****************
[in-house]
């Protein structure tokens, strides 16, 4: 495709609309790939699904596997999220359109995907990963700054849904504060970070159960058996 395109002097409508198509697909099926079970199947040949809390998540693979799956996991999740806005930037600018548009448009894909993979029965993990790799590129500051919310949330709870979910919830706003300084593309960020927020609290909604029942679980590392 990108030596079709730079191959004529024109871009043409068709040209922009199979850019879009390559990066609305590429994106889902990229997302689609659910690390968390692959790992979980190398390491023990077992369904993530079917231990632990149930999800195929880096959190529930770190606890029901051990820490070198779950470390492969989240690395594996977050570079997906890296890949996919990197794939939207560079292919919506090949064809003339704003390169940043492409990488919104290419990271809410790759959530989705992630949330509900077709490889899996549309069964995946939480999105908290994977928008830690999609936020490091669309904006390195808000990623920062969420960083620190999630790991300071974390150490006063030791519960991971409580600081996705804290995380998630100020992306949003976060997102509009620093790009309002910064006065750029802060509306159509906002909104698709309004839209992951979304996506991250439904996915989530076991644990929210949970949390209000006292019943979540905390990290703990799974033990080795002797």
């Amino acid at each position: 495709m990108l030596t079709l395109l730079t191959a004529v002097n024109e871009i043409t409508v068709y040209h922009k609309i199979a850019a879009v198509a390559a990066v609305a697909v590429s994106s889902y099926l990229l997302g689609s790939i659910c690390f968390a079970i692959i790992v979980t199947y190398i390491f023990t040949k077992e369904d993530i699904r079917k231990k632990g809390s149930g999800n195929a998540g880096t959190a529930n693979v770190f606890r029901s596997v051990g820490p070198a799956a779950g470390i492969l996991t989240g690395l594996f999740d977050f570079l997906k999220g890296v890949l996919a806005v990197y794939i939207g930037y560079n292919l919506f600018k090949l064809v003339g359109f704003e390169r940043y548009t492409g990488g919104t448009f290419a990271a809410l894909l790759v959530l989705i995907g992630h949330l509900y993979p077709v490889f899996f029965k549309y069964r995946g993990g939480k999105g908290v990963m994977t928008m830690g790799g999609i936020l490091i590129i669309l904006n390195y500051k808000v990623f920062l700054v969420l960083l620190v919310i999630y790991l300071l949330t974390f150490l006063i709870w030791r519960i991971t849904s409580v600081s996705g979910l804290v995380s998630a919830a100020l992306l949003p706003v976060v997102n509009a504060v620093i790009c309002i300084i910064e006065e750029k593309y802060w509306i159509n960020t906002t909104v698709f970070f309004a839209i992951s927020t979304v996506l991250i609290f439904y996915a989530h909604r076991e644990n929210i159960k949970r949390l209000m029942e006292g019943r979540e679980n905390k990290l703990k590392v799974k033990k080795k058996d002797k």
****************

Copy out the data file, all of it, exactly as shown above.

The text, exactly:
[in-house]
């Protein structure tokens, strides 16, 4: 495709609309790939699904596997999220359109995907990963700054849904504060970070159960058996 395109002097409508198509697909099926079970199947040949809390998540693979799956996991999740806005930037600018548009448009894909993979029965993990790799590129500051919310949330709870979910919830706003300084593309960020927020609290909604029942679980590392 990108030596079709730079191959004529024109871009043409068709040209922009199979850019879009390559990066609305590429994106889902990229997302689609659910690390968390692959790992979980190398390491023990077992369904993530079917231990632990149930999800195929880096959190529930770190606890029901051990820490070198779950470390492969989240690395594996977050570079997906890296890949996919990197794939939207560079292919919506090949064809003339704003390169940043492409990488919104290419990271809410790759959530989705992630949330509900077709490889899996549309069964995946939480999105908290994977928008830690999609936020490091669309904006390195808000990623920062969420960083620190999630790991300071974390150490006063030791519960991971409580600081996705804290995380998630100020992306949003976060997102509009620093790009309002910064006065750029802060509306159509906002909104698709309004839209992951979304996506991250439904996915989530076991644990929210949970949390209000006292019943979540905390990290703990799974033990080795002797």
């Amino acid at each position: 495709m990108l030596t079709l395109l730079t191959a004529v002097n024109e871009i043409t409508v068709y040209h922009k609309i199979a850019a879009v198509a390559a990066v609305a697909v590429s994106s889902y099926l990229l997302g689609s790939i659910c690390f968390a079970i692959i790992v979980t199947y190398i390491f023990t040949k077992e369904d993530i699904r079917k231990k632990g809390s149930g999800n195929a998540g880096t959190a529930n693979v770190f606890r029901s596997v051990g820490p070198a799956a779950g470390i492969l996991t989240g690395l594996f999740d977050f570079l997906k999220g890296v890949l996919a806005v990197y794939i939207g930037y560079n292919l919506f600018k090949l064809v003339g359109f704003e390169r940043y548009t492409g990488g919104t448009f290419a990271a809410l894909l790759v959530l989705i995907g992630h949330l509900y993979p077709v490889f899996f029965k549309y069964r995946g993990g939480k999105g908290v990963m994977t928008m830690g790799g999609i936020l490091i590129i669309l904006n390195y500051k808000v990623f920062l700054v969420l960083l620190v919310i999630y790991l300071l949330t974390f150490l006063i709870w030791r519960i991971t849904s409580v600081s996705g979910l804290v995380s998630a919830a100020l992306l949003p706003v976060v997102n509009a504060v620093i790009c309002i300084i910064e006065e750029k593309y802060w509306i159509n960020t906002t909104v698709f970070f309004a839209i992951s927020t979304v996506l991250i609290f439904y996915a989530h909604r076991e644990n929210i159960k949970r949390l209000m029942e006292g019943r979540e679980n905390k990290l703990k590392v799974k033990k080795k058996d002797k």